Let's say the following UPDATE statement is being executed.

UPDATE Person set firstName = 'Mike' WHERE lastName = 'Smith';

Before firstName and lastName are updated, the SQL engine will generate the SELECT query to get all the entries matching the WHERE clause. The statement can be the following.

SELECT _key, _value, 'Mike' from Person WHERE lastName = 'Smith';

_key and _val

The _key and _val keywords are used to get a key and value of the object with all its fields at once. The same keywords can be used from an application code.

Right after that, the entry that was retrieved​ with the SELECT above might be updated concurrently by some other query:

UPDATE Person set firstName = 'Sarah' WHERE id = 1;

The SQL engine will find out that the entry with id=1 (aka. _key = 1) was modified at the update phase of the first UPDATE query. After that, it will stop the update and will re-execute a modified version the SELECT query in order to get latest entries' values:

SELECT _key, _value, 'Mike' from Person WHERE secondName = 'Smith'
    AND _key IN (SELECT * FROM TABLE(KEY long = [ 1 ]))

This query will be executed only for outdated keys. In our example, there is only one key that is 1.

This process will be repeated until the DML engine ensure that all the entries, that are going to be updated, were not modified concurrently. The maximum number of attempts is 4. Presently, there is no configuration parameter that can change this value.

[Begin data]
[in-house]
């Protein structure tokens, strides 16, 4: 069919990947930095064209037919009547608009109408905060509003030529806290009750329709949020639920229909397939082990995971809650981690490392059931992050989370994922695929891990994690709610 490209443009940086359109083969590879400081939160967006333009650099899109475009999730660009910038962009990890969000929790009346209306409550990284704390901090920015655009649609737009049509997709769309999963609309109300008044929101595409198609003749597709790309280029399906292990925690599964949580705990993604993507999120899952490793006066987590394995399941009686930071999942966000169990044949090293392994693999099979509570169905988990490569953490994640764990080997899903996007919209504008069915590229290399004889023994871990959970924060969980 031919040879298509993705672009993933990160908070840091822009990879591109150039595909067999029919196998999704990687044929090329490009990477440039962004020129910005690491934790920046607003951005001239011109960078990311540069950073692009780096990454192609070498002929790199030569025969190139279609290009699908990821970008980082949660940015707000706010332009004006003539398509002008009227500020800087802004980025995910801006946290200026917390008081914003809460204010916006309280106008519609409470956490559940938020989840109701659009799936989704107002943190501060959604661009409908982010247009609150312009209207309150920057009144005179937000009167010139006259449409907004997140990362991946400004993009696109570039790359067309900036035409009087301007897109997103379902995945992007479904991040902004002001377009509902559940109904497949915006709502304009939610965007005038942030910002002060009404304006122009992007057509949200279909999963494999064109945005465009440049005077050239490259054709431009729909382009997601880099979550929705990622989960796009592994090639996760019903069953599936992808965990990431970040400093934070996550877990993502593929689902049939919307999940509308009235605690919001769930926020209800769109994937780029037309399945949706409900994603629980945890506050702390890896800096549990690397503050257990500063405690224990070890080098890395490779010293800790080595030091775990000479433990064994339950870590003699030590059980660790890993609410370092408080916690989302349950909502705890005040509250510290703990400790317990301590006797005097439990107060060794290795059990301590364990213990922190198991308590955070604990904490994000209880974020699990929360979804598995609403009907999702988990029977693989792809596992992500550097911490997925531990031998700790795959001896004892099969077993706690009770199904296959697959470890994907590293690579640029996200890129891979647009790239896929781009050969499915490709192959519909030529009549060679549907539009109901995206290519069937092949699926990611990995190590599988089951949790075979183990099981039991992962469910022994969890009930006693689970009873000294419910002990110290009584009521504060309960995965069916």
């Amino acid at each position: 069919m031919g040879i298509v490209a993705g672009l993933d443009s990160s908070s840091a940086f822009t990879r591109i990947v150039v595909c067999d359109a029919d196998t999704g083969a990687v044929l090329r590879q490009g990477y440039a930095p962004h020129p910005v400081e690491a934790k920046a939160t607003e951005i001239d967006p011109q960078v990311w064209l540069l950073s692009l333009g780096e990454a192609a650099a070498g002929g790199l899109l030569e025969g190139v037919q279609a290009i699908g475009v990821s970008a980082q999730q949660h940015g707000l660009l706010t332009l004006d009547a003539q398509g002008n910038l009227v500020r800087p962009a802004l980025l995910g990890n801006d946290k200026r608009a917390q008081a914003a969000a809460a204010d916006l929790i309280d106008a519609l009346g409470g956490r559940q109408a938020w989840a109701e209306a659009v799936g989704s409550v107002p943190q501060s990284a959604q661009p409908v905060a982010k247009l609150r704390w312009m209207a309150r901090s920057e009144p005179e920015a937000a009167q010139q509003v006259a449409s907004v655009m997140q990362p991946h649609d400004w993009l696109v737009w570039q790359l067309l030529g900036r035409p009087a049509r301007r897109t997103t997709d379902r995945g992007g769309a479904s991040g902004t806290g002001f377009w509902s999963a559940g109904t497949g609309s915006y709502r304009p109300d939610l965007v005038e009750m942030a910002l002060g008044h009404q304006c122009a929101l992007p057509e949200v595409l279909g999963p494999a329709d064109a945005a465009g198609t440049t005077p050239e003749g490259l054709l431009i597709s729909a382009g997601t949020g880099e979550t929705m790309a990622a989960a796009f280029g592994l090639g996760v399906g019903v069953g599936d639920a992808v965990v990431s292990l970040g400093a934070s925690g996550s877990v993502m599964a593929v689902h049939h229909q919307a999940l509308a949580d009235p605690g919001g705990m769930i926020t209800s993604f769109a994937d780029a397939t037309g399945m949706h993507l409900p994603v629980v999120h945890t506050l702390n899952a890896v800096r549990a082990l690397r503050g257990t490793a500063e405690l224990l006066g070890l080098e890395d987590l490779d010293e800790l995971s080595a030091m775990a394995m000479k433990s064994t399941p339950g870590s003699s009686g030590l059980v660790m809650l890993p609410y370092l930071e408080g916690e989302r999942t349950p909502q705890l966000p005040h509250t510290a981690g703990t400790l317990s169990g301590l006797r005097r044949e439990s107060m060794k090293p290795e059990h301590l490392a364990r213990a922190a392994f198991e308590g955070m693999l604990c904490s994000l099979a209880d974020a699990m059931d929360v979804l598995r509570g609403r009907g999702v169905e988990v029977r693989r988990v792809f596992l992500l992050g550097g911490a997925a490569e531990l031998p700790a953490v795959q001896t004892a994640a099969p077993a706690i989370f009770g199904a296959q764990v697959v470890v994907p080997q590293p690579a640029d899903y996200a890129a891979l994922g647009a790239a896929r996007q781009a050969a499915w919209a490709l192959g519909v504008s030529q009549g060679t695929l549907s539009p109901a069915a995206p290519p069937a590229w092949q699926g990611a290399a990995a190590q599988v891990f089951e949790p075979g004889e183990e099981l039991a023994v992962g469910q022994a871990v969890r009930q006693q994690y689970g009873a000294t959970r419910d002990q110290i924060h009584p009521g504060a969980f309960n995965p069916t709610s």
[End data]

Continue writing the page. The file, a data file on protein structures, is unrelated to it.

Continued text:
DML engine does not re-execute the SELECT query for entries that are deleted concurrently​. The query is re-executed only for entries that are still in the database.

Known Limitations

Subqueries in WHERE clause

SELECT queries used in INSERT and MERGE statements as well as SELECT queries generated by UPDATE and DELETE operations will be distributed and executed in either collocated or non-collocated distributed modes if needed.

However, if there is a subquery that is executed as part of WHERE clause, then it can be executed in the collocated mode only.

For instance, let's take this query:

DELETE FROM Person WHERE id IN
    (SELECT personId FROM Salary s WHERE s.amount > 2000);

The SQL engine will generate the SELECT query in order to get a list of entries to be deleted. The query will be distributed and executed across the cluster and will look like the one below:

SELECT _key, _val FROM Person WHERE id IN
    (SELECT personId FROM Salary s WHERE s.amount > 2000);

However, the subquery from IN clause (SELECT personId FROM Salary ...) will not be distributed further and will be executed over the local data set available on a cluster node.

EXPLAIN support for DML statements

Presently, EXPLAIN is not supported for DML operations.

One possible approach is to execute EXPLAIN for the SELECTquery that is automatically generated (UPDATE, DELETE) or used (INSERT, MERGE) by DML statements. This will give you an insight on the indexes that are used when a DML operation is executed.

How Ignite SQL Works